5 steps to protect you and your next tenants from a previous tenant’s debts
What do you do if your tenant leaves your property and you discover that they haven’t paid their utility bills or council tax? This does sometimes happen, and when it does it is usually because of the delay between the tenant moving out and the service provider sending the final bill. But what if you have had to evict the tenant – for example, because of unpaid rent?
In this article, you’ll learn the five steps to take when a tenant leaves owing money to service providers.
Step #1: Things to do before a tenancy begins
To minimise the risk of a tenant leaving and owing money to you, the local authority (council tax) or utility companies, always:
- Vet the tenant properly
- Put everything in writing
- Ensure that your tenancy agreement is legally binding and includes all clauses necessary
- Conduct property inventory checks
- If the tenant provides a guarantor, ensure that those details are on the tenancy agreement
Step#2: Contact service providers
The first thing to do when a tenant departs is to contact service providers, such as utility companies and the local authority, and inform them of the change in circumstances. Provide final meter readings to utility companies, and the forwarding address to all (don’t forget to ask the tenant’s permission to do so). You’ve now drawn a line under the tenancy.
Step #3: Get your documentation together
Utility providers may ask for proof that the tenant was living in your property. It is best to be prepared for this, so get all your documentation together. The tenancy agreement and a bank statement to prove rental payments were being made are most useful. This proof should be enough to get the service provider off your back.
Step #4: Pay the bills while your property is empty
Make sure that you pay all bills while the property is empty. You are legally obliged to do so, and if you don’t you could find that utility companies stop providing energy or water.
Speak to the local authority as soon as the tenant has moved out – they may provide a discounted rate for council tax while the property remains empty. See our article “How to avoid the new council tax surcharge on empty properties” for more information.
Step #5: Be prepared for bailiffs!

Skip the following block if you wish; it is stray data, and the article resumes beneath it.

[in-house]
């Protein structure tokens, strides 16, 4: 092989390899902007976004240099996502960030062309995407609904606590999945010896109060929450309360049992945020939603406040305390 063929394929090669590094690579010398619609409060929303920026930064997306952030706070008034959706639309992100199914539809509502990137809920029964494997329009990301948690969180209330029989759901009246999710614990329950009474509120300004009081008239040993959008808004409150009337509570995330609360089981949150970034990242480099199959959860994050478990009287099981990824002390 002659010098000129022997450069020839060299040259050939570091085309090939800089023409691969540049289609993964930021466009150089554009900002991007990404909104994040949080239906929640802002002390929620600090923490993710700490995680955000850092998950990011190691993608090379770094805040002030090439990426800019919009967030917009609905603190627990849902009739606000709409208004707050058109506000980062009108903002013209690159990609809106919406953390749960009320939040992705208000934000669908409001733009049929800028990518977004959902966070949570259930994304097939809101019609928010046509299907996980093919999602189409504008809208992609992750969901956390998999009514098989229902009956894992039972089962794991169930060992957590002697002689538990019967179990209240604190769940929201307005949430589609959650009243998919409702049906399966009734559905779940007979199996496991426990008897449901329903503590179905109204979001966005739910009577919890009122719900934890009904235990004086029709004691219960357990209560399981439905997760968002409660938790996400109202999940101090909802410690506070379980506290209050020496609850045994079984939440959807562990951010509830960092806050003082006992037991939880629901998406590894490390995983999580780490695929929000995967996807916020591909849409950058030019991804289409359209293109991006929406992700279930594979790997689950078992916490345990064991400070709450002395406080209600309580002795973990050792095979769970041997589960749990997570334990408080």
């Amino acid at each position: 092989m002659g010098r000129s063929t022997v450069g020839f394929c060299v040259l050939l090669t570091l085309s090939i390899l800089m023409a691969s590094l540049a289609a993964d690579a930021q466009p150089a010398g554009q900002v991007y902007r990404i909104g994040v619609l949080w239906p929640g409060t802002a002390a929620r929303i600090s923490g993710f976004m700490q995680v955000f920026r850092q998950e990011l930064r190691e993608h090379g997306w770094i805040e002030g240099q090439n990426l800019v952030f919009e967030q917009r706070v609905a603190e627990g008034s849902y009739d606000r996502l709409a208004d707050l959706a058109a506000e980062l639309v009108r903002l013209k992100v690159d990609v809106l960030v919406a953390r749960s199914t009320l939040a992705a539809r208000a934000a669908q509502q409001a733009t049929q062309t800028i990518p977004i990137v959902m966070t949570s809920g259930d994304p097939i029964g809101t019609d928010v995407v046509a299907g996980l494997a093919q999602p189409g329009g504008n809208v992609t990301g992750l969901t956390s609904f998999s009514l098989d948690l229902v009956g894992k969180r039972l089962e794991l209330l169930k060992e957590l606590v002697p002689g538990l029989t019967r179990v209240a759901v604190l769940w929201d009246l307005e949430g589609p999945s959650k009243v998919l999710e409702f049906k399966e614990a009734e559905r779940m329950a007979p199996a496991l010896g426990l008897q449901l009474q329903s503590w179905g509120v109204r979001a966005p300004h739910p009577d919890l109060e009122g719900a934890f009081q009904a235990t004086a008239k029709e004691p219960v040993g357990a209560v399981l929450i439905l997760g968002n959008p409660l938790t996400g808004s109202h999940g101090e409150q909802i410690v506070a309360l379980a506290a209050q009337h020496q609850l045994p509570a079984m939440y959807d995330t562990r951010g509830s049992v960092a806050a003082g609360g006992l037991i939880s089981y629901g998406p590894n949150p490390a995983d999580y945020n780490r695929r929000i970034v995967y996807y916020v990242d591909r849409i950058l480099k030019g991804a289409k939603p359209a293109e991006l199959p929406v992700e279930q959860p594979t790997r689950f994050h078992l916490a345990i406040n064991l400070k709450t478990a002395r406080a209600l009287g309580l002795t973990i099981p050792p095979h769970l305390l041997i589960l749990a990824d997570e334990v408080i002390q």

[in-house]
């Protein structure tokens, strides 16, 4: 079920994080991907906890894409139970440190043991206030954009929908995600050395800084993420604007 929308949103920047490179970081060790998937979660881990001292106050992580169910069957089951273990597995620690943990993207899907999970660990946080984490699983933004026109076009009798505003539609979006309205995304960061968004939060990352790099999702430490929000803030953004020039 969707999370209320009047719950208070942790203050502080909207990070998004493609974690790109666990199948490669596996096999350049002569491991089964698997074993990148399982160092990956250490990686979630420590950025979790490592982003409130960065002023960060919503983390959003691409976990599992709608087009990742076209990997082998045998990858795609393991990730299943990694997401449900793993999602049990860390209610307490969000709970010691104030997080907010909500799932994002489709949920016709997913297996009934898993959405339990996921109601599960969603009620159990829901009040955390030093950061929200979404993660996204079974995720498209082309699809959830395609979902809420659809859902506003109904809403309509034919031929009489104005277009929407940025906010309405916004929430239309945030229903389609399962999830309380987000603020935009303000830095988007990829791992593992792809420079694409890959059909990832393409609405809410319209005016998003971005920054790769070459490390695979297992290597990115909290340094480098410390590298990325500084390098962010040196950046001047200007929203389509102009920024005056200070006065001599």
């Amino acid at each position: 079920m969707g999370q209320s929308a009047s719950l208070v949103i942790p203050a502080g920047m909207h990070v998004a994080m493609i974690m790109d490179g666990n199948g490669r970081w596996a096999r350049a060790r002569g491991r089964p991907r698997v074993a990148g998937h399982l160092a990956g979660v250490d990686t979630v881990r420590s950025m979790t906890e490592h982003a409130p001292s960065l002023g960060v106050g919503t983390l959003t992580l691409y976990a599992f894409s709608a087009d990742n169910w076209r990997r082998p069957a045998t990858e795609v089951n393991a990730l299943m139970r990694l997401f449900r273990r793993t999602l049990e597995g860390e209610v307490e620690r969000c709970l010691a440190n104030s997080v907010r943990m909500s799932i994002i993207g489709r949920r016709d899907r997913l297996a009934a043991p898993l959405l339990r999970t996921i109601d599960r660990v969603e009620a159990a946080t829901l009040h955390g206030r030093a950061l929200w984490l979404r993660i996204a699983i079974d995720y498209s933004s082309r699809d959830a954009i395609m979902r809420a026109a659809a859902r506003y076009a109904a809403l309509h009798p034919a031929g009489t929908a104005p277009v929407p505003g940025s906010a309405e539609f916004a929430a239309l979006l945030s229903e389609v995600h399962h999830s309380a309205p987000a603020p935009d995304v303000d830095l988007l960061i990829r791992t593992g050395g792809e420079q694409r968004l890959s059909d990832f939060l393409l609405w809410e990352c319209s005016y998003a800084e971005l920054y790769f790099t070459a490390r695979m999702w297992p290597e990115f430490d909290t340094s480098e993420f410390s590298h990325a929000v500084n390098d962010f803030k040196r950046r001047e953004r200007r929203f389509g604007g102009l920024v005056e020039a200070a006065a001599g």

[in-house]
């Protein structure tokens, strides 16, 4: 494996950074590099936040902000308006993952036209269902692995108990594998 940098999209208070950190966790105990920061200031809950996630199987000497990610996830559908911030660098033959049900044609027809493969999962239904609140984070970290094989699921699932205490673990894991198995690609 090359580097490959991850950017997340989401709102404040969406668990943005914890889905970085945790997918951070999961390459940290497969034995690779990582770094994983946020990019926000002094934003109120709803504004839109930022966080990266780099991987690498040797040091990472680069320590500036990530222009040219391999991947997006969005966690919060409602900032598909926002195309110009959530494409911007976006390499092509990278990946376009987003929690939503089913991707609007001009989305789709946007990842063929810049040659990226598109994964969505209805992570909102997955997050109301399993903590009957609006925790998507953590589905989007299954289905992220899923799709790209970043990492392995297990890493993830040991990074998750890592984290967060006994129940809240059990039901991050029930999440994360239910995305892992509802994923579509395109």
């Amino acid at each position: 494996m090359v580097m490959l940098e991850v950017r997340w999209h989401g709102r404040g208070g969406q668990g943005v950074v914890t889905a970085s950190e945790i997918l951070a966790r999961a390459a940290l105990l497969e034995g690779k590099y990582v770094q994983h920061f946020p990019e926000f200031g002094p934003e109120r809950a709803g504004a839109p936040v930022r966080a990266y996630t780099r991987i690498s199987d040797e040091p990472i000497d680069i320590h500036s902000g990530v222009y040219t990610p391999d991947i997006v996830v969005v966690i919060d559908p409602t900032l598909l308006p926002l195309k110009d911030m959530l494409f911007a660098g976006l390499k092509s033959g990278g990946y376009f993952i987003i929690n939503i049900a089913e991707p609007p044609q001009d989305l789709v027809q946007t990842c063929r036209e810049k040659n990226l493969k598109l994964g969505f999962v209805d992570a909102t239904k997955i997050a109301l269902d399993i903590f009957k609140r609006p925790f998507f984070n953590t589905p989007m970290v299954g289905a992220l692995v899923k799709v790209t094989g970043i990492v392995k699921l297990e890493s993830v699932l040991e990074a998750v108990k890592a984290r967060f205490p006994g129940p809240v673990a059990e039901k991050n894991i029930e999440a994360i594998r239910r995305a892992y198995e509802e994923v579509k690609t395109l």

If your previous tenant left owing rent and other bills, it’s likely that they may owe money to others, too. It is best to be prepared for a visit from the bailiffs – and prepare your new tenants, too. Bailiffs usually visit the last known address when chasing debts. Forewarn your new tenants so they don’t get a nasty surprise, and can be ready with identifying paperwork to prove they are an innocent party!
What if the utilities are in your name?
If you kept the utilities in your name (either intentionally or by neglecting to change them into the tenant’s name), then you will be liable to pay them. You may have agreed on a rent amount to include utilities, for example.
If you kept the utilities in your name but it has been the tenant’s responsibility to pay them, make sure that you keep all the bills and that payment is made separately by the tenant and recorded as payment for utilities. This level of documentation may help you should you need to make a claim through the courts.
Documentation is key
As you can see, keeping records is key to proving that you are not responsible for utility bills and council tax. It is always the best policy to put utilities into your tenant’s name and to collect a forwarding address for tenants who move on. When they do, conduct closing meter readings and name changes promptly – there are no prizes for shoddy paperwork and putting off your responsibilities.
Of course, if you let your property through Ezytrac, all of this becomes easier – that’s effortless property management for you! Contact us at +44 0 1522 503 717 to learn why we’re one of the fastest-growing investment property management companies in the UK.
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